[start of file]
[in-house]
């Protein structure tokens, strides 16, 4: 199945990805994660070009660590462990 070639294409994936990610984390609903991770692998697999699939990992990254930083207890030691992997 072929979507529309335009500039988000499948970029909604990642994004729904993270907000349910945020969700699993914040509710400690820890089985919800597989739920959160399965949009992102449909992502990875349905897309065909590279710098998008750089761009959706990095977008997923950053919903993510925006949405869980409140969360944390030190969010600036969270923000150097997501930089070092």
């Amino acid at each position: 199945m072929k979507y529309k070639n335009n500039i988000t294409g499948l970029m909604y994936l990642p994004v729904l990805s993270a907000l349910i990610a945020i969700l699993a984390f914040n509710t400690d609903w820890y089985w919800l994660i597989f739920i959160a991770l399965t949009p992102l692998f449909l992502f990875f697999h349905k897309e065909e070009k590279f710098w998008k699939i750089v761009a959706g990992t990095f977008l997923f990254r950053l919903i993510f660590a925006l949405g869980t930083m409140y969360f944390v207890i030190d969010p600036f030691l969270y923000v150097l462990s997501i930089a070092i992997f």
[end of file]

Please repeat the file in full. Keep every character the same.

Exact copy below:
[in-house]
């Protein structure tokens, strides 16, 4: 199945990805994660070009660590462990 070639294409994936990610984390609903991770692998697999699939990992990254930083207890030691992997 072929979507529309335009500039988000499948970029909604990642994004729904993270907000349910945020969700699993914040509710400690820890089985919800597989739920959160399965949009992102449909992502990875349905897309065909590279710098998008750089761009959706990095977008997923950053919903993510925006949405869980409140969360944390030190969010600036969270923000150097997501930089070092």
């Amino acid at each position: 199945m072929k979507y529309k070639n335009n500039i988000t294409g499948l970029m909604y994936l990642p994004v729904l990805s993270a907000l349910i990610a945020i969700l699993a984390f914040n509710t400690d609903w820890y089985w919800l994660i597989f739920i959160a991770l399965t949009p992102l692998f449909l992502f990875f697999h349905k897309e065909e070009k590279f710098w998008k699939i750089v761009a959706g990992t990095f977008l997923f990254r950053l919903i993510f660590a925006l949405g869980t930083m409140y969360f944390v207890i030190d969010p600036f030691l969270y923000v150097l462990s997501i930089a070092i992997f």